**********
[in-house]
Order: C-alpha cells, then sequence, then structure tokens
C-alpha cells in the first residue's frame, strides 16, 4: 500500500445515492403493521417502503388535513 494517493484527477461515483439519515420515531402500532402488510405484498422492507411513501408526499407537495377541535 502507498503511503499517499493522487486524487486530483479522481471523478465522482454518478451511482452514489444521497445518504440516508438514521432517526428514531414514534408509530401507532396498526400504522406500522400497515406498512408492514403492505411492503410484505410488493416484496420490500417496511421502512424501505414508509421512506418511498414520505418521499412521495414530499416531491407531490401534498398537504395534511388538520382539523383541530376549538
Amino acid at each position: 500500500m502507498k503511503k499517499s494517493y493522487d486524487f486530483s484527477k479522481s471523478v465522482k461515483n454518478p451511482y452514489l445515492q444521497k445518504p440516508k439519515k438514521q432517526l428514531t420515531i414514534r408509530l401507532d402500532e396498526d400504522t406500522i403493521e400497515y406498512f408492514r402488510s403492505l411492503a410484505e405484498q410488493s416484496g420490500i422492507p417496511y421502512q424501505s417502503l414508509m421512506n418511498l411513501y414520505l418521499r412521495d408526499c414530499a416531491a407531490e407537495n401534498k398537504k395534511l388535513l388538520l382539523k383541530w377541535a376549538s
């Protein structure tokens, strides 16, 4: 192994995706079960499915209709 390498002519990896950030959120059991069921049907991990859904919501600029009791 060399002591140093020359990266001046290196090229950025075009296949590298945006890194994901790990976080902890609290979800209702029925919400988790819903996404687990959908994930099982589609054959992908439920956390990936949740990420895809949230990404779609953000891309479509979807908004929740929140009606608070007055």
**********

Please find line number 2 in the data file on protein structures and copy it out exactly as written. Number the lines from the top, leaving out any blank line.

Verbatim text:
Order: C-alpha cells, then sequence, then structure tokens